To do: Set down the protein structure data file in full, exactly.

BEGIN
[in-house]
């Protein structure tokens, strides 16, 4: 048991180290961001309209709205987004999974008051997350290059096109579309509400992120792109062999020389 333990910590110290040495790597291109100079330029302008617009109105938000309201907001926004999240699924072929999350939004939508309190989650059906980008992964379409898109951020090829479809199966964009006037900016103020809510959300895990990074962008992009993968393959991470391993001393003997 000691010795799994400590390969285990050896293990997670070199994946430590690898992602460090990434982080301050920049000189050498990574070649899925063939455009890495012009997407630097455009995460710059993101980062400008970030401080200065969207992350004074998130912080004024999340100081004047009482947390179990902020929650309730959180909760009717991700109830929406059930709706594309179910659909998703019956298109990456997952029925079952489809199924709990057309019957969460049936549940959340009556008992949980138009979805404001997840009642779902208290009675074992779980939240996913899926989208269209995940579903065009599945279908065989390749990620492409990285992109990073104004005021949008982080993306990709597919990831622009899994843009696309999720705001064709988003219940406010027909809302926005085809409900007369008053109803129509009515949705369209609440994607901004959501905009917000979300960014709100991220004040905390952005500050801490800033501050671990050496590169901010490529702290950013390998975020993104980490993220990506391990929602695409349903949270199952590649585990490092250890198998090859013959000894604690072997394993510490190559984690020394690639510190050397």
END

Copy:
[in-house]
């Protein structure tokens, strides 16, 4: 048991180290961001309209709205987004999974008051997350290059096109579309509400992120792109062999020389 333990910590110290040495790597291109100079330029302008617009109105938000309201907001926004999240699924072929999350939004939508309190989650059906980008992964379409898109951020090829479809199966964009006037900016103020809510959300895990990074962008992009993968393959991470391993001393003997 000691010795799994400590390969285990050896293990997670070199994946430590690898992602460090990434982080301050920049000189050498990574070649899925063939455009890495012009997407630097455009995460710059993101980062400008970030401080200065969207992350004074998130912080004024999340100081004047009482947390179990902020929650309730959180909760009717991700109830929406059930709706594309179910659909998703019956298109990456997952029925079952489809199924709990057309019957969460049936549940959340009556008992949980138009979805404001997840009642779902208290009675074992779980939240996913899926989208269209995940579903065009599945279908065989390749990620492409990285992109990073104004005021949008982080993306990709597919990831622009899994843009696309999720705001064709988003219940406010027909809302926005085809409900007369008053109803129509009515949705369209609440994607901004959501905009917000979300960014709100991220004040905390952005500050801490800033501050671990050496590169901010490529702290950013390998975020993104980490993220990506391990929602695409349903949270199952590649585990490092250890198998090859013959000894604690072997394993510490190559984690020394690639510190050397």